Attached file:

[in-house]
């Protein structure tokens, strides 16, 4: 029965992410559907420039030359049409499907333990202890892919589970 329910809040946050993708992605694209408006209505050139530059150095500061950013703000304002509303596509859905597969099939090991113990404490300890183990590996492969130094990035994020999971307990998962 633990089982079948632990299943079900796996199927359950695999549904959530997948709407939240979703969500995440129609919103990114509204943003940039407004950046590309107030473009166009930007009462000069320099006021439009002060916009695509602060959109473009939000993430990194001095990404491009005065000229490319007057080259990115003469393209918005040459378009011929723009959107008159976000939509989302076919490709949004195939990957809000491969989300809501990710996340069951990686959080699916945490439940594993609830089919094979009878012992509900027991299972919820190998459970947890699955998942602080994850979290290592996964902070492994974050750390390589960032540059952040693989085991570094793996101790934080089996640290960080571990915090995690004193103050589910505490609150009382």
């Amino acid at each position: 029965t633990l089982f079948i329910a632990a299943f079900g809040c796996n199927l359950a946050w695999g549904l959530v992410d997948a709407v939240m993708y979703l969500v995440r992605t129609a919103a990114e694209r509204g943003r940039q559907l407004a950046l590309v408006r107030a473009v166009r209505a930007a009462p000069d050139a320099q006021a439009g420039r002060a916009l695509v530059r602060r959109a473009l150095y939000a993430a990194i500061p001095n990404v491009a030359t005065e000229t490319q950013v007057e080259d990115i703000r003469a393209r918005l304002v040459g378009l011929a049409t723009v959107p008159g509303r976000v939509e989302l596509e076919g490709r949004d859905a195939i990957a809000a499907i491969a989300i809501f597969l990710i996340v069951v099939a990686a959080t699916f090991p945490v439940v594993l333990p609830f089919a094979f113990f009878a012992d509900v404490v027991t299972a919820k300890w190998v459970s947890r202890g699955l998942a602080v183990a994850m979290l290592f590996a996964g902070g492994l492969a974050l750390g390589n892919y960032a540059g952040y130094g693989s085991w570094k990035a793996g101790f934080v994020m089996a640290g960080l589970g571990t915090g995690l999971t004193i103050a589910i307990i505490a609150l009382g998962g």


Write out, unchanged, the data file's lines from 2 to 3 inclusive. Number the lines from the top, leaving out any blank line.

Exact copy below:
């Protein structure tokens, strides 16, 4: 029965992410559907420039030359049409499907333990202890892919589970 329910809040946050993708992605694209408006209505050139530059150095500061950013703000304002509303596509859905597969099939090991113990404490300890183990590996492969130094990035994020999971307990998962 633990089982079948632990299943079900796996199927359950695999549904959530997948709407939240979703969500995440129609919103990114509204943003940039407004950046590309107030473009166009930007009462000069320099006021439009002060916009695509602060959109473009939000993430990194001095990404491009005065000229490319007057080259990115003469393209918005040459378009011929723009959107008159976000939509989302076919490709949004195939990957809000491969989300809501990710996340069951990686959080699916945490439940594993609830089919094979009878012992509900027991299972919820190998459970947890699955998942602080994850979290290592996964902070492994974050750390390589960032540059952040693989085991570094793996101790934080089996640290960080571990915090995690004193103050589910505490609150009382």
């Amino acid at each position: 029965t633990l089982f079948i329910a632990a299943f079900g809040c796996n199927l359950a946050w695999g549904l959530v992410d997948a709407v939240m993708y979703l969500v995440r992605t129609a919103a990114e694209r509204g943003r940039q559907l407004a950046l590309v408006r107030a473009v166009r209505a930007a009462p000069d050139a320099q006021a439009g420039r002060a916009l695509v530059r602060r959109a473009l150095y939000a993430a990194i500061p001095n990404v491009a030359t005065e000229t490319q950013v007057e080259d990115i703000r003469a393209r918005l304002v040459g378009l011929a049409t723009v959107p008159g509303r976000v939509e989302l596509e076919g490709r949004d859905a195939i990957a809000a499907i491969a989300i809501f597969l990710i996340v069951v099939a990686a959080t699916f090991p945490v439940v594993l333990p609830f089919a094979f113990f009878a012992d509900v404490v027991t299972a919820k300890w190998v459970s947890r202890g699955l998942a602080v183990a994850m979290l290592f590996a996964g902070g492994l492969a974050l750390g390589n892919y960032a540059g952040y130094g693989s085991w570094k990035a793996g101790f934080v994020m089996a640290g960080l589970g571990t915090g995690l999971t004193i103050a589910i307990i505490a609150l009382g998962g």